DOMINION. Here is an aspect of our great God that has been greatly obscured by academic approaches to Scripture. Flesh refuses to think of God in connection with “dominion.” It had rather shine the light of attention upon men, their free will, and their ability. But there is no room for such emphases in the Kingdom of God. That is why they are totally absent in the sacred record. “Dominion” has to do with God’s Sovereignty, might, control, and supremacy. He is, in fact, “greater than all” (John 10:29). Those who oppose Him will be summarily cast down. Those who believe Him will be upheld. His enemies will all be put under His feet, and His children will all be exalted to sit with His Son in His throne. If men do not acknowledge Him, He is fully able to reduce them to a place where they will be prone to give Him honor, as with Nebuchadnezzar. He can stop Pharaoh from doing his wicked will, and cause young David to defeat mighty Goliath. God HAS the dominion! It belongs to Him. It is not that He ought to have it, but that He DOES have it. Further, He can give power in any degree to whomever He desires (Dan 4:25,32). Blessed is the person who knows and confesses this.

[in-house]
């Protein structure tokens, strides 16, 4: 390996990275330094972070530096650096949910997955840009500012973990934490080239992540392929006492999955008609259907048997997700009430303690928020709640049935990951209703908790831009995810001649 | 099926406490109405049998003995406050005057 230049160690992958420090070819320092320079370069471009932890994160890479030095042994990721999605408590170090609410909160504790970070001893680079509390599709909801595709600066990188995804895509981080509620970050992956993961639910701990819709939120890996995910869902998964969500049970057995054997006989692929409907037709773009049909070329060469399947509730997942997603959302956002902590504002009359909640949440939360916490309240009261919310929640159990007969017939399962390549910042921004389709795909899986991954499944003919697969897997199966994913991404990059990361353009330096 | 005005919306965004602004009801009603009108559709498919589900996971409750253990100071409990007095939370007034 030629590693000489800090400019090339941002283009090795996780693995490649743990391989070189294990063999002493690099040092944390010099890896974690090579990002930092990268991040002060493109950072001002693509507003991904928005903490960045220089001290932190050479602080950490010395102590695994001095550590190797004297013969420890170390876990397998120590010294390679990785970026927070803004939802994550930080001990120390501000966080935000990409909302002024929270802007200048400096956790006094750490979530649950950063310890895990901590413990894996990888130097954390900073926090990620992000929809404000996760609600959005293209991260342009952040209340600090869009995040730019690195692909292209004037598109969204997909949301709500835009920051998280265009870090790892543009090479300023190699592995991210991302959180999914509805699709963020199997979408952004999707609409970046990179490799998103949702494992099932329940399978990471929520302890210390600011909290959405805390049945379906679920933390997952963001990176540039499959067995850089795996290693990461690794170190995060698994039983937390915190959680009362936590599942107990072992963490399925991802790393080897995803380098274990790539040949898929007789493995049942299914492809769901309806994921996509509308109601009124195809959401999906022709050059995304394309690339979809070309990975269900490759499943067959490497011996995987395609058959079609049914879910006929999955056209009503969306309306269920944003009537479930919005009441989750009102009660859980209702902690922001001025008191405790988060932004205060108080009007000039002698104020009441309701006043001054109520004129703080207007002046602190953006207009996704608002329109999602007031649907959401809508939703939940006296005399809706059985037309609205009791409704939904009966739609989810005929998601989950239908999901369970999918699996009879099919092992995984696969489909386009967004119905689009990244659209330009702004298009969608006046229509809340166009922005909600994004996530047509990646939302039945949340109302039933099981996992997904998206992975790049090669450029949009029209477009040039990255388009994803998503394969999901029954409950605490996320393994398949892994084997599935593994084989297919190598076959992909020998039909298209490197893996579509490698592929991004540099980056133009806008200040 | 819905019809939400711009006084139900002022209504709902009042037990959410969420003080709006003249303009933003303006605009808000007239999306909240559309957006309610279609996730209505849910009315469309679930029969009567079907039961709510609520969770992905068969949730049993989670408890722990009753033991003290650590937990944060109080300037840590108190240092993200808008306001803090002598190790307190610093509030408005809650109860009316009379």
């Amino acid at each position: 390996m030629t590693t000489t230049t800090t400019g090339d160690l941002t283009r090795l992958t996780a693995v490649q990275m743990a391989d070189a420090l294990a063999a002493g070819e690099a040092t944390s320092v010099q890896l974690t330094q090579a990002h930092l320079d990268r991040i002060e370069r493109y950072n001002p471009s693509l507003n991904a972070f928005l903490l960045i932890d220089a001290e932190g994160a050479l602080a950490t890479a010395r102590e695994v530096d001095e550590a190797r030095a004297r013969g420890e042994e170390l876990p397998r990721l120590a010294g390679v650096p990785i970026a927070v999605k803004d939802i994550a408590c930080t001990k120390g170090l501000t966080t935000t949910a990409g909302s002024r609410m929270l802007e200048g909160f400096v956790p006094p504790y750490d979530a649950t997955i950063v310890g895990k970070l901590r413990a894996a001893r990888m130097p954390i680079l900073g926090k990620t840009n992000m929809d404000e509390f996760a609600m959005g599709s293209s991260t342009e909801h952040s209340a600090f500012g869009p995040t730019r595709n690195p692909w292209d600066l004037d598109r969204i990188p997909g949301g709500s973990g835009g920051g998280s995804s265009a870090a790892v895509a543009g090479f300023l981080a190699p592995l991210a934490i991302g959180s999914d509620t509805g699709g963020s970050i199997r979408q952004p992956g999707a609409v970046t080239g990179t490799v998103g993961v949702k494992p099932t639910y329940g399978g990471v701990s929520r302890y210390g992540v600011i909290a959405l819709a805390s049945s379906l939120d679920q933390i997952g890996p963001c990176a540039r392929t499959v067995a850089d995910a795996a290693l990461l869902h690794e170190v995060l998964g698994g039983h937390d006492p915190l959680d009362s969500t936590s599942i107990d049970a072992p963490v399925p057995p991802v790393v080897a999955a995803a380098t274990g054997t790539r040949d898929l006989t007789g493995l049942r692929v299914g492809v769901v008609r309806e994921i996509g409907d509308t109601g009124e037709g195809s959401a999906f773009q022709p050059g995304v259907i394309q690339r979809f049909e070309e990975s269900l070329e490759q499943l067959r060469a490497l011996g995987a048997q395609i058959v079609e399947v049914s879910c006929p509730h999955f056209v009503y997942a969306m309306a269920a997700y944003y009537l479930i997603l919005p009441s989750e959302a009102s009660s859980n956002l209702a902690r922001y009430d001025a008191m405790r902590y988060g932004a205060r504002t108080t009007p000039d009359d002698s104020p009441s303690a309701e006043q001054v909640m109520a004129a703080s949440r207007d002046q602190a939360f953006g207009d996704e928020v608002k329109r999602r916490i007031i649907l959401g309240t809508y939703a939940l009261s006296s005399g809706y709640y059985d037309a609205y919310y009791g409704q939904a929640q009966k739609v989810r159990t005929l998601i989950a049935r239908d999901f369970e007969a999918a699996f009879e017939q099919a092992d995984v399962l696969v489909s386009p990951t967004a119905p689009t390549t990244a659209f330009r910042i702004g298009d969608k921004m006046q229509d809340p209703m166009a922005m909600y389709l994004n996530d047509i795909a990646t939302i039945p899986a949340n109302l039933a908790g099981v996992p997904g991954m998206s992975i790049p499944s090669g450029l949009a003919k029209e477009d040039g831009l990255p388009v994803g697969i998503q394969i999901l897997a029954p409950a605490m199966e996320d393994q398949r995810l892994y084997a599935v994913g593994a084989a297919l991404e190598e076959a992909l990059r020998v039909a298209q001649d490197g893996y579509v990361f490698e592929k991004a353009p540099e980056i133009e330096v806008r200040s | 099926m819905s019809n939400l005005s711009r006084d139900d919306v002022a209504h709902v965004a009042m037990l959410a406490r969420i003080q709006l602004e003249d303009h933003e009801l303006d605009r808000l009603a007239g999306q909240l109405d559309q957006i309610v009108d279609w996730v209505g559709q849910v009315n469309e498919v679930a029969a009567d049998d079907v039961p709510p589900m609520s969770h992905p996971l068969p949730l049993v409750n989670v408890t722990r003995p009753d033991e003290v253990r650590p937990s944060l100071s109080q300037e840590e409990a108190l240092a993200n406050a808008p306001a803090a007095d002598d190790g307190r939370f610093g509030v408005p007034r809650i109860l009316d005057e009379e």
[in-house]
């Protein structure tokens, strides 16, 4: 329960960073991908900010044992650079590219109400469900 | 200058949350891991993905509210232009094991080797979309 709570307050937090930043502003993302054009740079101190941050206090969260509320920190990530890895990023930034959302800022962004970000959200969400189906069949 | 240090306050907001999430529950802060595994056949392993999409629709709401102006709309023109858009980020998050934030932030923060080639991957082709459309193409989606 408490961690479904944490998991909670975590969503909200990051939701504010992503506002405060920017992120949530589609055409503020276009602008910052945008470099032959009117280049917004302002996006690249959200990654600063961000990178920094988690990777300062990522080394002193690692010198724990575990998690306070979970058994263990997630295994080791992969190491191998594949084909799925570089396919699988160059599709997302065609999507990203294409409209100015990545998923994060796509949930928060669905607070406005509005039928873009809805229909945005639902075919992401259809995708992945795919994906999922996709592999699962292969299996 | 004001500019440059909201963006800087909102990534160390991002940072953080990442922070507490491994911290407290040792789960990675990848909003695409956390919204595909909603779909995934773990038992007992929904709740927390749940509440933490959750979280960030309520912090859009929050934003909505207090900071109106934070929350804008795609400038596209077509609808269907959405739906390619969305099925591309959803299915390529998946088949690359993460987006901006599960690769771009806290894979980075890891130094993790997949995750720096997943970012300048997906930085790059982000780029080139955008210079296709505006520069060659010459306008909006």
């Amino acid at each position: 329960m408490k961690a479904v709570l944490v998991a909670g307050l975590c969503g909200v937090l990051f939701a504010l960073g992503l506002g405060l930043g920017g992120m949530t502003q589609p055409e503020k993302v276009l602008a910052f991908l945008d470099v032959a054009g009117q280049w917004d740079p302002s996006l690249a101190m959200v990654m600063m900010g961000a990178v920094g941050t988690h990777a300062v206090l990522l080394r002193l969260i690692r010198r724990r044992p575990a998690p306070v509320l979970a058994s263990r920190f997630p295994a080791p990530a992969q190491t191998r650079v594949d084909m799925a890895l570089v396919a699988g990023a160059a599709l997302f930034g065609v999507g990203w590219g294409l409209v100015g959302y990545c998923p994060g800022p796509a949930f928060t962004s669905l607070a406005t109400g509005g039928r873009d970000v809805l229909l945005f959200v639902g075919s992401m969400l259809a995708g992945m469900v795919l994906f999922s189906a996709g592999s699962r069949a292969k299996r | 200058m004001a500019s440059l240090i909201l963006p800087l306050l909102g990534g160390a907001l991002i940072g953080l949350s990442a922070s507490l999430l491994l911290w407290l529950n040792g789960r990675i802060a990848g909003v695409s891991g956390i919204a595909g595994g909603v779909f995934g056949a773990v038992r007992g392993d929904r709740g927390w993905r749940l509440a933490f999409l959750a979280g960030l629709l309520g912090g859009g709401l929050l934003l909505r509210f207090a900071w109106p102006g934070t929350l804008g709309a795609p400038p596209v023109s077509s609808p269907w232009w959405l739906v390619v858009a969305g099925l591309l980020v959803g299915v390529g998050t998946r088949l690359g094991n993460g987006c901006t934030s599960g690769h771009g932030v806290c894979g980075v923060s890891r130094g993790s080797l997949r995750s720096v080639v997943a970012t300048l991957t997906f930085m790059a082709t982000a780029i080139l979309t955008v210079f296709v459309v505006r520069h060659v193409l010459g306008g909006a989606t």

The church needs to hear of a Sovereign, or all powerful, God. “But our God is in the heavens: He hath done whatsoever He hath pleased” (Psa 115:3). And again, “Whatsoever the LORD pleased, that did He in heaven, and in earth, in the seas, and all deep places” (Psa 135:6). This is a truth the people of God must grasp with both hands, else they will not be able to stand “against the wiles of the devil.” True praise will ascribe “all power” to God. It will acknowledge that “dominion” belongs to Him. Faith will take that truth and live triumphantly in a hostile world, bringing honor to God.